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Date: Tue, 20 Aug 2013 17:24:17 +0200
From: Katja Malvoni <>
Subject: Re: Parallella: bcrypt

Hi Alexander, Yaniv,

On Mon, Aug 19, 2013 at 12:22 AM, Solar Designer <> wrote:

> So I think we're actually facing the problem that we previously knew of
> theoretically.  I think Yaniv gave us some advice on how to avoid it,
> but frankly I did not follow the project closely enough at that point.
> Katja - perhaps re-read Yaniv's postings on this?

Hm... If I understood them correctly, Yaniv's postings were about case when
there are multiple write (or read) calls from host while we have only one
which transfers whole inputs structure. From this code
seems that whole buffer is transferred at once. From postings I got
impression that only thing which can be done is to check whether data is
transferred correctly before writing start flag. So I changed code to do
that - removed start arrays from inputs structure and put only one start
array in shared_buffer structure. And did check of transferred data. That
didn't help. Am I missing something here?

I managed to get a version which hasn't failed in over 50 runs (code is
attached). I did three things - added CHECK macro on host side, transfer
one salt per core and copy keys from external memory only when they change.
If I change any of those it misses some passwords.
If only one salt is transferred for all cores than some passwords are
If I remove check on host side and read keys only when changed than it
doesn't work at all (no matter is there only one salt or one per core) - it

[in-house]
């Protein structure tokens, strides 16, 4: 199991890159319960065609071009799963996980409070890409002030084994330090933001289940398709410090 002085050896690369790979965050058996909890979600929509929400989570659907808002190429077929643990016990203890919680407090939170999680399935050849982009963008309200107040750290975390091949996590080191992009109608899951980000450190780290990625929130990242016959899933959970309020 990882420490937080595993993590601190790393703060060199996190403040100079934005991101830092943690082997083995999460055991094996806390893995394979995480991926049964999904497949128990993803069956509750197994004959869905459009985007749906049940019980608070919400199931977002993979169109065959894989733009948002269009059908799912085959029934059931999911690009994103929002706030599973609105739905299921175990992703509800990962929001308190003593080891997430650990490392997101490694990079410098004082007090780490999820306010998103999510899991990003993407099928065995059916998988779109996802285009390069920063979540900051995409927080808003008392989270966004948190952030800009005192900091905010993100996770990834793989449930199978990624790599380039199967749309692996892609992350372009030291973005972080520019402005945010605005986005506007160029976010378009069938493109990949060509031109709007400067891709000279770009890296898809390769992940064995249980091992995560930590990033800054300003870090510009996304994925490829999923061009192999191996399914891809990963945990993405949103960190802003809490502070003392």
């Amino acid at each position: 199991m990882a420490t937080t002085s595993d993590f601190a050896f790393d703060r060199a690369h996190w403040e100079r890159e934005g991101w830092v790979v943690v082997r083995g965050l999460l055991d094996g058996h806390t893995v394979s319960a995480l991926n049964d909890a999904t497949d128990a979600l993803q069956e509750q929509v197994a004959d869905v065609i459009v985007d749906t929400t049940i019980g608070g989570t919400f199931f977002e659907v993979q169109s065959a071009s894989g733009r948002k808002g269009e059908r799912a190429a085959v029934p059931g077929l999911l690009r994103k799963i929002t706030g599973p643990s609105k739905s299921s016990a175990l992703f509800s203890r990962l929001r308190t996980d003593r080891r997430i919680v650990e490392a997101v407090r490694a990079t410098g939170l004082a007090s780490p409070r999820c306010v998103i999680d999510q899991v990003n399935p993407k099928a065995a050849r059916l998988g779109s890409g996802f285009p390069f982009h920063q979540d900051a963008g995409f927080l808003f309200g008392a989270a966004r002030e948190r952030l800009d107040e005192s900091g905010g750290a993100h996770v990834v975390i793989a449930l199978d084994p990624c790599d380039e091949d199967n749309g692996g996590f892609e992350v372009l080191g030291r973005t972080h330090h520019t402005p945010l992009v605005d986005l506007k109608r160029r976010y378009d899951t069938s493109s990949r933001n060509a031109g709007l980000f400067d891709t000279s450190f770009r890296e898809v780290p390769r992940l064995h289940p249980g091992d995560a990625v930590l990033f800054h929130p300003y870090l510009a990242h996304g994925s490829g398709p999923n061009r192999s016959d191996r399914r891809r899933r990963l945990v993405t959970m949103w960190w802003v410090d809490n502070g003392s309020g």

cracks around 25000 passwords and fails self test sometimes. I'm not sure
why check on host side helps - it does nothing. Checking it on host side
won't change anything on Epiphany side if start arrays are transferred
correctly. And check is passed immediately. I guess that read by host is
executed before read from Epiphany since both use AXI bus and it's possible
that host gets served first. I added keys check before BF_crypt() call - if
key in local memory (checking initial and expanded variables) isn't equal
to one in shared buffer than Epiphany code terminates. That never happened
but still only around 25000 passwords are cracked. I tried checking keys
after most costly loop in BF_crypt() - they aren't the same as in shared
buffer. I also tried checking salt after most costly loop - it's not the
same as in shared buffer. This confirms that computation is started before
data is ready - when checking keys after most costly loop there was a
plenty of time for correct data to arrive in shared buffer. Check from host
side seems to ensure that computation is delayed enough. This also explains
why all missed passwords except one are from first half - salt is
unnecessarily copied two times in BF_crypt(). When copied for second bcrypt
instance correct data is in shared buffer while for first instance that's
not always true.

If I do transfers of input data and start array separately it works only if
I check whether start array is transferred correctly. This check is passed
immediately but I guess read by host delays execution on Epiphany side.
But there is something about this scenario that I don't understand. If host
reads inputs from external memory and proceeds with writing start only when
read data is equal to written data how it is possible that Epiphany reads
wrong values from that same location in external memory?

Yaniv, how should I debug this? e-read isn't practical because problem
appears rarely and I can't ensure core is idle when problem is triggered.

> As a workaround, we may try to introduce some padding (e.g. 32 bytes?)
> before the start1 field (and before start2 as well?)  But this is not
> perfect, unless Yaniv tells us what the out-of-order transfer window
> size is, if such a concept even exists, and it'd be guaranteed to stay
> not larger than a certain size in further (otherwise compatible)
> revisions of the platform.

I added 32 bytes padding - If I read keys from external memory always than
it seems to be working. But if keys are read only when changed than it
cracks around 25000 passwords.


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